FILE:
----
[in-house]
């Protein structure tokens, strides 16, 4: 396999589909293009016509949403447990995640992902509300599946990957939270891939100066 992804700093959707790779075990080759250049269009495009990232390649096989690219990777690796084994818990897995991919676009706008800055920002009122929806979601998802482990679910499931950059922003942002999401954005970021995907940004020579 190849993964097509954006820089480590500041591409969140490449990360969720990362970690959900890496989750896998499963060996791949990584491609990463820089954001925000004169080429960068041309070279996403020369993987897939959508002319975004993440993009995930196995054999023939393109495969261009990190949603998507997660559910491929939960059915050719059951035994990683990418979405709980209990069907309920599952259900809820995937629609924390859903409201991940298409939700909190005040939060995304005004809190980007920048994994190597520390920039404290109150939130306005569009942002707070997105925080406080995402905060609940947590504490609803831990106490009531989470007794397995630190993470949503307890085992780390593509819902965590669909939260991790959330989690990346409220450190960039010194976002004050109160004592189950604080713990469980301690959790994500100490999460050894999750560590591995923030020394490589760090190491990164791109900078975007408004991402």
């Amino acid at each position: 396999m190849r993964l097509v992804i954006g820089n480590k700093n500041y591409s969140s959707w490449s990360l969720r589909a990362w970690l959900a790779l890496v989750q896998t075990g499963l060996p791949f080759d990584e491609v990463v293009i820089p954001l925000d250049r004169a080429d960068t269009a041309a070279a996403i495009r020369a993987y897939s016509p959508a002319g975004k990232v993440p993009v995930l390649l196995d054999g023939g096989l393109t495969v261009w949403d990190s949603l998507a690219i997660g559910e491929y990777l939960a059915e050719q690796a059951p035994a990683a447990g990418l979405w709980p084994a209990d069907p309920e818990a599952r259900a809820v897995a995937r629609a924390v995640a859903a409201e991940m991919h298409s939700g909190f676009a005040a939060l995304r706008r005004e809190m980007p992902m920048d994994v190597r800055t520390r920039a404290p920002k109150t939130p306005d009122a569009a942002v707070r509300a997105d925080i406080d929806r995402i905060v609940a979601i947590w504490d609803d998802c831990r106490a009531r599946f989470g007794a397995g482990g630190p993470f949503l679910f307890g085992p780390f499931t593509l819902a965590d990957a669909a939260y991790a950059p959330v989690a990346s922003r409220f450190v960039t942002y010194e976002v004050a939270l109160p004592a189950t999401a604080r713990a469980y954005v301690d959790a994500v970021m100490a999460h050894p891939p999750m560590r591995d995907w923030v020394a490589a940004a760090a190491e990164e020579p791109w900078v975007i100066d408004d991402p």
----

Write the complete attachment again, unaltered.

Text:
[in-house]
């Protein structure tokens, strides 16, 4: 396999589909293009016509949403447990995640992902509300599946990957939270891939100066 992804700093959707790779075990080759250049269009495009990232390649096989690219990777690796084994818990897995991919676009706008800055920002009122929806979601998802482990679910499931950059922003942002999401954005970021995907940004020579 190849993964097509954006820089480590500041591409969140490449990360969720990362970690959900890496989750896998499963060996791949990584491609990463820089954001925000004169080429960068041309070279996403020369993987897939959508002319975004993440993009995930196995054999023939393109495969261009990190949603998507997660559910491929939960059915050719059951035994990683990418979405709980209990069907309920599952259900809820995937629609924390859903409201991940298409939700909190005040939060995304005004809190980007920048994994190597520390920039404290109150939130306005569009942002707070997105925080406080995402905060609940947590504490609803831990106490009531989470007794397995630190993470949503307890085992780390593509819902965590669909939260991790959330989690990346409220450190960039010194976002004050109160004592189950604080713990469980301690959790994500100490999460050894999750560590591995923030020394490589760090190491990164791109900078975007408004991402």
């Amino acid at each position: 396999m190849r993964l097509v992804i954006g820089n480590k700093n500041y591409s969140s959707w490449s990360l969720r589909a990362w970690l959900a790779l890496v989750q896998t075990g499963l060996p791949f080759d990584e491609v990463v293009i820089p954001l925000d250049r004169a080429d960068t269009a041309a070279a996403i495009r020369a993987y897939s016509p959508a002319g975004k990232v993440p993009v995930l390649l196995d054999g023939g096989l393109t495969v261009w949403d990190s949603l998507a690219i997660g559910e491929y990777l939960a059915e050719q690796a059951p035994a990683a447990g990418l979405w709980p084994a209990d069907p309920e818990a599952r259900a809820v897995a995937r629609a924390v995640a859903a409201e991940m991919h298409s939700g909190f676009a005040a939060l995304r706008r005004e809190m980007p992902m920048d994994v190597r800055t520390r920039a404290p920002k109150t939130p306005d009122a569009a942002v707070r509300a997105d925080i406080d929806r995402i905060v609940a979601i947590w504490d609803d998802c831990r106490a009531r599946f989470g007794a397995g482990g630190p993470f949503l679910f307890g085992p780390f499931t593509l819902a965590d990957a669909a939260y991790a950059p959330v989690a990346s922003r409220f450190v960039t942002y010194e976002v004050a939270l109160p004592a189950t999401a604080r713990a469980y954005v301690d959790a994500v970021m100490a999460h050894p891939p999750m560590r591995d995907w923030v020394a490589a940004a760090a190491e990164e020579p791109w900078v975007i100066d408004d991402p």